First, I would try profiling the code to see where the bottleneck is. I find the following helpful:

1 Like

sample! is the bottleneck for this matrix size.

using ProfileVega
M, N, p = 5000, 10000, 0.01;
Random.seed!(0);
X = sprand(M, N, p);
columns = 1:N
ProfileVega.@profview shuffle_sparse_columns!(X, columns)

About 90% of the backtraces are in seqsample_a! in StatsBase. Most of it is spent in the innermost while loop.

The smaller example ends up using seqsample_c!.

If you are sampling without replacement from 1:M, you can try a rand!(rowvals, 1:M) and then order it in place with sort!.

I’m not aware of any function in the standard library that samples without replacement.

julia> Random.seed!(0); x = fill(0, 5); rand!(x, 1:6)
5-element Array{Int64,1}:
 5
 1
 3
 1
 6

What is the typical length of rowvals (i.e. the typically number of nonzeros per column)? If it is very small compared to M, there might be a much faster sampling algorithm.

1 Like

Is it clear that sklearn.utils.shuffle is doing the same thing? The documentation seems rather vague.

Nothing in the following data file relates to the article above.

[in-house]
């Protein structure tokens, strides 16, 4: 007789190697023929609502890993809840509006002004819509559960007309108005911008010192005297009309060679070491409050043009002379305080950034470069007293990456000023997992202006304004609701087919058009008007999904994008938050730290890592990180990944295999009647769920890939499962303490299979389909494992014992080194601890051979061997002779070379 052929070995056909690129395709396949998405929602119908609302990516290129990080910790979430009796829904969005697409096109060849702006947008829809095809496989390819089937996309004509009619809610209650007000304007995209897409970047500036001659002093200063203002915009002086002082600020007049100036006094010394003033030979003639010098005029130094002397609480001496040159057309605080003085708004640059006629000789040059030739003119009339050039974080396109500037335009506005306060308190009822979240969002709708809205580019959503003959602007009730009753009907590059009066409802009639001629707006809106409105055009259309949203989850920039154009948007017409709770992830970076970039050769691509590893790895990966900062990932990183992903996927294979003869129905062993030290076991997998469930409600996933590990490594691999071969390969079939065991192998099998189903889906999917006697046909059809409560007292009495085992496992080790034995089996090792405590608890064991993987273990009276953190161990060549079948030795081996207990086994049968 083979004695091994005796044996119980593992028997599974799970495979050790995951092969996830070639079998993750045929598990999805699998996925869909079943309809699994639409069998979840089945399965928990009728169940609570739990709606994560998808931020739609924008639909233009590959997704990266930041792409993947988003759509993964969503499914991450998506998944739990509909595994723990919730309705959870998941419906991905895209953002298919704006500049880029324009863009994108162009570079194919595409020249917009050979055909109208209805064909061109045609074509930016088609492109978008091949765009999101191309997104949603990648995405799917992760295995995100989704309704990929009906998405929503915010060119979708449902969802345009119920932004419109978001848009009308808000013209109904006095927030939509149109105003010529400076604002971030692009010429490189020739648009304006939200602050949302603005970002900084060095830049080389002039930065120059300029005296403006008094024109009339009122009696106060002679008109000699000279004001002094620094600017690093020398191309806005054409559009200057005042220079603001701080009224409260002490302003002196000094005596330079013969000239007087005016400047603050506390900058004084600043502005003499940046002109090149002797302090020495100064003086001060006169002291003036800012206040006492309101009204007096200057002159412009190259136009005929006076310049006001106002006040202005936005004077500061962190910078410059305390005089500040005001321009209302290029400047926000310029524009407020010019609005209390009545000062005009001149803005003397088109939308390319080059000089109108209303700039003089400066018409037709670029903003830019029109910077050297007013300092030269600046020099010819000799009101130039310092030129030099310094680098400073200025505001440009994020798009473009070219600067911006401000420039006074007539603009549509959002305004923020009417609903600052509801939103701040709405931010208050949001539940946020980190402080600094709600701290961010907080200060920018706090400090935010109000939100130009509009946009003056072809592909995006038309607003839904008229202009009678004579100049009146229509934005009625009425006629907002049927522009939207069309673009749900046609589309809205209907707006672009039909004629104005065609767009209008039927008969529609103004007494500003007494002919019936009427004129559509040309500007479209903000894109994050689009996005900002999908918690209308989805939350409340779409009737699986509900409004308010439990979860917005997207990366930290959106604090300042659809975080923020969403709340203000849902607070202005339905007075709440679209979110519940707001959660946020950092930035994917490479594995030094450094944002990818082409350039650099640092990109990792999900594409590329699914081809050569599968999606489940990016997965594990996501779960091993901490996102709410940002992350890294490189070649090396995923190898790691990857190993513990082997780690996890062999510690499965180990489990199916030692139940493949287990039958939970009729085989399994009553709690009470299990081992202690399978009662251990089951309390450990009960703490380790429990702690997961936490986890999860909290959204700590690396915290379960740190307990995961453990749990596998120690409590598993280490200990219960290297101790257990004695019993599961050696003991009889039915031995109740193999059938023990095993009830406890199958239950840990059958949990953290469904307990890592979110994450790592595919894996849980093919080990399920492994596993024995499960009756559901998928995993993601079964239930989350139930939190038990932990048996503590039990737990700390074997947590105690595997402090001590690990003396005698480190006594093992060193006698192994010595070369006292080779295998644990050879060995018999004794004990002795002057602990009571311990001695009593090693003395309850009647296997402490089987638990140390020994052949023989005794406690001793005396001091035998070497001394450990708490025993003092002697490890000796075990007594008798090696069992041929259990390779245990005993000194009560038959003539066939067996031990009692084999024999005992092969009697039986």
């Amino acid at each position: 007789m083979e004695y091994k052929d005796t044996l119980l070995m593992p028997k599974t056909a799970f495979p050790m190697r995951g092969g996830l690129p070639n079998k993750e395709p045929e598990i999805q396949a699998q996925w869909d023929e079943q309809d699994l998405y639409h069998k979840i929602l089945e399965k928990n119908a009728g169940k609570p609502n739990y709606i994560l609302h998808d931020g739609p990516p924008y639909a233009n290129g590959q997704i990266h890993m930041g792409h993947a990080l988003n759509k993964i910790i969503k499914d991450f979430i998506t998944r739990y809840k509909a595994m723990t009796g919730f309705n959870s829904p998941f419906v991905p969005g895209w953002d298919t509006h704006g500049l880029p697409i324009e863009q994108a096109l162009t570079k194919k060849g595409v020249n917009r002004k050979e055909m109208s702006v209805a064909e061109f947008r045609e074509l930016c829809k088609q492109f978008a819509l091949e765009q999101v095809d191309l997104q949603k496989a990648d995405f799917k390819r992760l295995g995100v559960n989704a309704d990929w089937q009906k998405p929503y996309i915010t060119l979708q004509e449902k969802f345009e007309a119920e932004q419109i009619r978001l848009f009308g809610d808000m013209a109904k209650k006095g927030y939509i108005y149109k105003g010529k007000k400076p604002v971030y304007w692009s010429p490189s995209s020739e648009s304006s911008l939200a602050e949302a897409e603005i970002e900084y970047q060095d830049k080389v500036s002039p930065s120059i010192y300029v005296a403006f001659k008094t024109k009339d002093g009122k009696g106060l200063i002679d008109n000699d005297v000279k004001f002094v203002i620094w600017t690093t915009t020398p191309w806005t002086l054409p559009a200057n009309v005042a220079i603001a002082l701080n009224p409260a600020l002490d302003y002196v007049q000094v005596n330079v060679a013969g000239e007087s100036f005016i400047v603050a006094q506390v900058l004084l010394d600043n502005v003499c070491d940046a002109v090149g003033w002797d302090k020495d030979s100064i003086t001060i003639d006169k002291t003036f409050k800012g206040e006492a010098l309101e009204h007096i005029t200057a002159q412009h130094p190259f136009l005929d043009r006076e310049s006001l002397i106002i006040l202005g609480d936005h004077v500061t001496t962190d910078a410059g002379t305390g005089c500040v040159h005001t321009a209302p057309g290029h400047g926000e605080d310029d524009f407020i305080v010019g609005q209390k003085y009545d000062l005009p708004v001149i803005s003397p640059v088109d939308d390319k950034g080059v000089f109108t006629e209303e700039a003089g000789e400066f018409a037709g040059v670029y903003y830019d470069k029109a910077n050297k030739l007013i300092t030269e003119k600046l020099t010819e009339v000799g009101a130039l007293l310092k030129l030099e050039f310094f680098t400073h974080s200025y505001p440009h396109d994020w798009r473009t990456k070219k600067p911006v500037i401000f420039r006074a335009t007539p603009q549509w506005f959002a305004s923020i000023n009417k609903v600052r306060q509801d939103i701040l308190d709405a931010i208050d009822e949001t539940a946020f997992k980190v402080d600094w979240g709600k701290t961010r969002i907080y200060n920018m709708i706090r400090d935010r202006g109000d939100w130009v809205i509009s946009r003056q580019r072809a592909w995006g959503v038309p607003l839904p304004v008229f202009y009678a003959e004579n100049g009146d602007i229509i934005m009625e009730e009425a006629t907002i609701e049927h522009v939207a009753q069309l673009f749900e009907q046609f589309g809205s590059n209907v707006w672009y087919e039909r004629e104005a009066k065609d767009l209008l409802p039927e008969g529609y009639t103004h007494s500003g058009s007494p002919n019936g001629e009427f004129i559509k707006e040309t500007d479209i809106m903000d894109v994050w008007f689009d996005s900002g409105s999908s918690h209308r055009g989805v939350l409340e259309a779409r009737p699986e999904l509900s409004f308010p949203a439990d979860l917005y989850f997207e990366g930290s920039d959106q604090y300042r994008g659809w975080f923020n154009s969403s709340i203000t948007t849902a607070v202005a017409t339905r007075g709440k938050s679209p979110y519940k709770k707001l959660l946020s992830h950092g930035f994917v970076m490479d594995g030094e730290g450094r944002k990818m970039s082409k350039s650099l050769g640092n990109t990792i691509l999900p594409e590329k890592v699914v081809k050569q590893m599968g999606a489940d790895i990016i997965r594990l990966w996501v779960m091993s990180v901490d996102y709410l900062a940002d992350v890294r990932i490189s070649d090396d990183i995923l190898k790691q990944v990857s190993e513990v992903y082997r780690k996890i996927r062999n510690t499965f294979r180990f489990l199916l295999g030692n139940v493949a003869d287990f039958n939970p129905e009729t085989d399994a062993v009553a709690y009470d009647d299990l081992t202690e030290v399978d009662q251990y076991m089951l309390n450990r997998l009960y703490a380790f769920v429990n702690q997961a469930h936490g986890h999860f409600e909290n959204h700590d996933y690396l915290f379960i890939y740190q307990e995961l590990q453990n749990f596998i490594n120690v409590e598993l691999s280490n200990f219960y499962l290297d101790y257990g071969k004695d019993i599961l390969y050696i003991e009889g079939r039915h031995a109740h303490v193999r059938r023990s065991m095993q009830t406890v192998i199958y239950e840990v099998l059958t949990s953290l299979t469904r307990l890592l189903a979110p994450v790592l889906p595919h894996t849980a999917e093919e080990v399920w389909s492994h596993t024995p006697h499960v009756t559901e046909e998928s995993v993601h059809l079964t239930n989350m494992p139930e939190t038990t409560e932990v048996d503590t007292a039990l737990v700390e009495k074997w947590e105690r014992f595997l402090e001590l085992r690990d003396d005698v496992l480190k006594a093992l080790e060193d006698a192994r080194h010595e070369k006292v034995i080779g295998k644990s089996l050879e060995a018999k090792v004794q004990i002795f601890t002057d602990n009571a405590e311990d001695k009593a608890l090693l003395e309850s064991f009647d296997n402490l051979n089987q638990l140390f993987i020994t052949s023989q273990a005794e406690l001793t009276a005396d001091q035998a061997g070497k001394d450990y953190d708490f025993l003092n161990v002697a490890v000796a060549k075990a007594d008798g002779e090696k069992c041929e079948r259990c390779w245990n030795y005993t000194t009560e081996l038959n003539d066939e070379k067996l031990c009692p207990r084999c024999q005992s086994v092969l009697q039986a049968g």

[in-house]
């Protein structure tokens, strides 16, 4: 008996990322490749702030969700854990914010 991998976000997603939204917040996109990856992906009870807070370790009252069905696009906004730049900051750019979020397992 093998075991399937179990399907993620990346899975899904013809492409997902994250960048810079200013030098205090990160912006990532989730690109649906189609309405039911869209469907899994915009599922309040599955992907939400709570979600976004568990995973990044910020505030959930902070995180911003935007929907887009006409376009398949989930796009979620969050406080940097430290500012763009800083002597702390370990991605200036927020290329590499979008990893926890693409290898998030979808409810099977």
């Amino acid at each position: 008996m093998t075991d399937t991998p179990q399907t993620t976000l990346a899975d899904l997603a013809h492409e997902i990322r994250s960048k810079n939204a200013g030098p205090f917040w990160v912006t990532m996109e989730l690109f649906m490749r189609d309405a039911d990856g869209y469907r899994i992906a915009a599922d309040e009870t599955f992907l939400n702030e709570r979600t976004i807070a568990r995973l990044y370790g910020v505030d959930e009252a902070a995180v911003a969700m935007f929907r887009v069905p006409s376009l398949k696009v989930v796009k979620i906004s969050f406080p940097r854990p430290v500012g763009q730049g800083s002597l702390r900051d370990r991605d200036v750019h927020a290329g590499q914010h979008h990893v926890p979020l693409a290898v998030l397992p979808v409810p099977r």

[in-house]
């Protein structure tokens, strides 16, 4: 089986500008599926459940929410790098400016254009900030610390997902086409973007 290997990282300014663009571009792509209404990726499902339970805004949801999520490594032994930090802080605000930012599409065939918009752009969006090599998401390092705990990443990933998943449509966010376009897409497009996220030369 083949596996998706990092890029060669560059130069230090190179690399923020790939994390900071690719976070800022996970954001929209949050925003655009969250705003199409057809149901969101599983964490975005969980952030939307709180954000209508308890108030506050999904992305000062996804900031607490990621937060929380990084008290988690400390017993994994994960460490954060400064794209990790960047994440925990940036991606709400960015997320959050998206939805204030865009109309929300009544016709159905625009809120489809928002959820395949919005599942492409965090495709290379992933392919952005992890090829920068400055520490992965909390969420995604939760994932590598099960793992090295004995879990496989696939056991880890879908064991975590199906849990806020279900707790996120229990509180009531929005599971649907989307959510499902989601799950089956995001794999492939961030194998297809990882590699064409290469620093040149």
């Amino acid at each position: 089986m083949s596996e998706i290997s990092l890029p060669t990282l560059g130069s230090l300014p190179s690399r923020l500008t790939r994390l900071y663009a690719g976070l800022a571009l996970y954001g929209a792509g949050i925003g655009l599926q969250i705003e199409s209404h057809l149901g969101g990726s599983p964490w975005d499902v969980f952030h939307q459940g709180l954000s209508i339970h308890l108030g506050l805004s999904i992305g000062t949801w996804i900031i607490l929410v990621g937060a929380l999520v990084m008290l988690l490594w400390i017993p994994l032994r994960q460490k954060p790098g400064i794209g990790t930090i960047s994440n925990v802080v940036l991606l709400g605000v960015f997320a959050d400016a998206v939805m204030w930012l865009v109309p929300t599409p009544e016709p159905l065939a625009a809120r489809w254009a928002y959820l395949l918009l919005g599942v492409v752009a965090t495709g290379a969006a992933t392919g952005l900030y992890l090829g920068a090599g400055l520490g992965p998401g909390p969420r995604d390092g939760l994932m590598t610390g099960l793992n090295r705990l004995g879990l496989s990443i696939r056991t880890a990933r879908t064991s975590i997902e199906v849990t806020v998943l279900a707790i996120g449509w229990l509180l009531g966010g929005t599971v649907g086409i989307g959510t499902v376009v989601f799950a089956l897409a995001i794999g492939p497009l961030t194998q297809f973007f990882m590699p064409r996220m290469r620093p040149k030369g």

Looking at the source code, it seems that it’s using a much simpler algorithm with a single shuffle! call.

3 Likes

Nice catch! sklearn.utils.shuffle is just shuffling the rows instead of shuffling the row values in each column.

M = 5; N = 3;
X = zeros(Int,M,N);
for idx in eachindex(X)
    X[idx] = idx
end
X_py_csc = py"csc_matrix"(X)
julia> py"shuffle"(X_py_csc).A
5×3 Array{Int64,2}:
 5  10  15
 3   8  13
 1   6  11
 4   9  14
 2   7  12

I’ve got a TF-IDF matrix of size 3500 x 44917 from a corpus of 3500 documents. Later, I may need to scale up to ~100,000 documents.

Lengths of rowval:

50-th percentile: 1
51-th percentile: 2
75-th percentile: 7
90-th percentile: 50
95-th percentile: 152
99-th percentile: 805
Average: 37, density: 0.011

It may be overkill to call sample! when half of the columns only have a single non-zero value. What sampling algorithm did you have in mind? seqsample_d!?

I’m thinking of something much simpler. When you are sampling from a range (or any array with unique elements), and the fraction of samples is small, you can just sample uniformly and check that the samples are unique; the probability of a collision is quite low so you will only need to re-sample a few times.

function seqsample_trivial!(rng::AbstractRNG, a::AbstractRange, x::AbstractArray)
    n, k = length(a), length(x)
    k <= n || error("length(x) should not exceed length(a)")
    while true
        for i in 1:k; x[i] = rand(a); end
        sort!(x)
        allunique = true
        for i = 2:k
            if x[i] == x[i-1]